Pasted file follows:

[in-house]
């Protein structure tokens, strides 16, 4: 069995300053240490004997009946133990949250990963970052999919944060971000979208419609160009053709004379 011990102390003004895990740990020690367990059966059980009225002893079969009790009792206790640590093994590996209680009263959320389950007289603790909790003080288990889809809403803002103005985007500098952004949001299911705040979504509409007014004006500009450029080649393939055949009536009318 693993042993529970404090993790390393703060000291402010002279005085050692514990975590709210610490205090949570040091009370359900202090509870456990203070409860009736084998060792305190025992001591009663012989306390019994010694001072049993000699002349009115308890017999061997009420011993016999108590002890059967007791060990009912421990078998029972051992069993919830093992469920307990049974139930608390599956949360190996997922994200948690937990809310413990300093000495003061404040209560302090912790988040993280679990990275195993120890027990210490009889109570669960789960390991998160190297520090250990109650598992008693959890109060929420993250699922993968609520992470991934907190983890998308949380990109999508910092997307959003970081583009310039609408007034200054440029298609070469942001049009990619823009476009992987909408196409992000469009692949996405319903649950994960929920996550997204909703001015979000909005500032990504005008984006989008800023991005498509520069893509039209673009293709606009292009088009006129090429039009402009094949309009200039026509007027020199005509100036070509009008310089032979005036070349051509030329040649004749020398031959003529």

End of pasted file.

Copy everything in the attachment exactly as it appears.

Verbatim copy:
[in-house]
């Protein structure tokens, strides 16, 4: 069995300053240490004997009946133990949250990963970052999919944060971000979208419609160009053709004379 011990102390003004895990740990020690367990059966059980009225002893079969009790009792206790640590093994590996209680009263959320389950007289603790909790003080288990889809809403803002103005985007500098952004949001299911705040979504509409007014004006500009450029080649393939055949009536009318 693993042993529970404090993790390393703060000291402010002279005085050692514990975590709210610490205090949570040091009370359900202090509870456990203070409860009736084998060792305190025992001591009663012989306390019994010694001072049993000699002349009115308890017999061997009420011993016999108590002890059967007791060990009912421990078998029972051992069993919830093992469920307990049974139930608390599956949360190996997922994200948690937990809310413990300093000495003061404040209560302090912790988040993280679990990275195993120890027990210490009889109570669960789960390991998160190297520090250990109650598992008693959890109060929420993250699922993968609520992470991934907190983890998308949380990109999508910092997307959003970081583009310039609408007034200054440029298609070469942001049009990619823009476009992987909408196409992000469009692949996405319903649950994960929920996550997204909703001015979000909005500032990504005008984006989008800023991005498509520069893509039209673009293709606009292009088009006129090429039009402009094949309009200039026509007027020199005509100036070509009008310089032979005036070349051509030329040649004749020398031959003529």